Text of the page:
A box of worms, dirt and decomposing food in your dorm may sound gross, but it can help eliminate waste.
Music education junior Marissa Broome is a compost newbie. She keeps her worm population under her desk.
Worm composting is a method of using worms to recycle food scraps. When worms eat the scraps, their waste becomes compost, which can then be used to grow plants and vegetables, FabLab librarian Morgan Chivers said.
Chivers has been composting since the early 2000s and hosts events that teach students the ins and outs of composting at the FabLab. Advanced composters may utilize large garden spaces, but beginners can use shoe box-sized containers to get started, he said.
To get started, you will need two plastic bins, one within the other, with a lid on top, Chivers said. The bottom one catches drainage. He recommends a matte lid for darkness, but a student can cut out dark construction paper and put it on top of a clear lid.
In addition, add a drill, peat moss, soil, newspaper, water, food scraps, cardboard and, of course, worms to your supply list.
First, drill small holes into the lid and the bottom of the top container. After that, apply a layer of soil to the top container. Then dip newspaper scraps in water. Add a layer of these scraps to the soil, but do not mix them in, Chivers said.
Damp newspaper scraps provide moisture. Avoid glossy magazines and reach for matte paper instead, he said. Add in food scraps and stir lightly. Now it’s time to add in your worms, but do not mix them in, Chivers said.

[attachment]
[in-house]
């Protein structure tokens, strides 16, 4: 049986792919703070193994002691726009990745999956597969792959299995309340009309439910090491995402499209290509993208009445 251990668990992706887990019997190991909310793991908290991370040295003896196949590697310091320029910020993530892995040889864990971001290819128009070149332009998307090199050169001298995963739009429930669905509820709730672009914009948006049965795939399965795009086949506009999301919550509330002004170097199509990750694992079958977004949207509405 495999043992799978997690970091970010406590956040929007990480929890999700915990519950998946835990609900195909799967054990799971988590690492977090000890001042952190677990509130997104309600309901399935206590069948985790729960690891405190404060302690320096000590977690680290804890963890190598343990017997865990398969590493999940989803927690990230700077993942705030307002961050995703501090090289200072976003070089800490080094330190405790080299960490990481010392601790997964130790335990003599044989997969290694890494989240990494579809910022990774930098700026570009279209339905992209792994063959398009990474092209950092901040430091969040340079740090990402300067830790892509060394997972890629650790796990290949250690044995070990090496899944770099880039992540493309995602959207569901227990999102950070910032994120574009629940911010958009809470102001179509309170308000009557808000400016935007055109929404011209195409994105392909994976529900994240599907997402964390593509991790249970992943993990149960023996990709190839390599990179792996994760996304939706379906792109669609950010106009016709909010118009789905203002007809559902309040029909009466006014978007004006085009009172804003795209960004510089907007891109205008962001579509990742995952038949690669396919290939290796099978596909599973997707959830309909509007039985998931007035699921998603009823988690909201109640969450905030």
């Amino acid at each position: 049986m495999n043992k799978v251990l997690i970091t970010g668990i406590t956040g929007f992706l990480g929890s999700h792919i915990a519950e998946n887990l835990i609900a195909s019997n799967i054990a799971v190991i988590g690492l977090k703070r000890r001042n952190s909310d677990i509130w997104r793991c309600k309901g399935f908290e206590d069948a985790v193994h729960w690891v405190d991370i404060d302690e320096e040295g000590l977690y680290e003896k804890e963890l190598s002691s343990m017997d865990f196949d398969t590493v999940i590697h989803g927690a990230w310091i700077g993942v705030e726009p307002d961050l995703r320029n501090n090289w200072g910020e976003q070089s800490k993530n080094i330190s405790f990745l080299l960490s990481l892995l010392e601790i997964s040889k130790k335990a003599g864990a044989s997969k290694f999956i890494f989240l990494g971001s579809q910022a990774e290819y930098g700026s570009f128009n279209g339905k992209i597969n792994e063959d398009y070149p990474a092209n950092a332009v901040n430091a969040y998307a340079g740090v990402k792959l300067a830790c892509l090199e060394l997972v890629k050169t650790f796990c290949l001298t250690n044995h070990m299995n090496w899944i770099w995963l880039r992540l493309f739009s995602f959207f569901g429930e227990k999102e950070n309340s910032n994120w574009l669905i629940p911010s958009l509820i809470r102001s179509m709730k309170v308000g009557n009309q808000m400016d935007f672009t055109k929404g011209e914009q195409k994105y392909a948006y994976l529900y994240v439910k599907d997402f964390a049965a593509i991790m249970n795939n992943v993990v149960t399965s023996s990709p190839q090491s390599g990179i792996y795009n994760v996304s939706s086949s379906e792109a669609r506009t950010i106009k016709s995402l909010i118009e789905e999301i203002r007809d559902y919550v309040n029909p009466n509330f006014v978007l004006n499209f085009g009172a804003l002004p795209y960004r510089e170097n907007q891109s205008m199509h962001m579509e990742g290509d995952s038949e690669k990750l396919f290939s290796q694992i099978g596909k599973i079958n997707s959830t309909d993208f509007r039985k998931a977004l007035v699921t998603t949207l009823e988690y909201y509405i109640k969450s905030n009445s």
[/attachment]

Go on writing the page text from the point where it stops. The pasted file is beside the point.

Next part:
The biggest misconception is that worm composting has to be stinky, Chivers said, which is why he makes workshop attendees put their face in a box of worms and sniff.
They’re usually surprised it doesn’t smell like anything, he said. If maintained well, a worm compost bin shouldn’t give off bad odors.
If the worms are given more food than they can eat, the food will decay and spoil in your bin, leading to a rotten smell, he said.
For a shoe box-sized compost, he recommends only feeding the worms twice a week.
Worms can’t eat everything, Chivers said, so no meat or dairy for your slithery friends. Also avoid potatoes, onions and citrus fruits, as they take a long time to decompose and contribute to a rotten smell, he said.
Add a little water or wet newspaper scraps each time you feed. They’ll eat the newspaper scraps as well.
Broome said her small compost box doesn’t quite make her feel like an environmental hero.
However, little things like this go a long way, Chivers said. If everyone had a little shoe box like this, he said, it’d make a world of difference.
Valerie Kilburn, music education junior and Broome’s friend, agrees with Chivers.
“I think learning about composting is a really great introduction [to] knowing more about food waste,” she said. “Just being mindful of things that we use and what we waste.”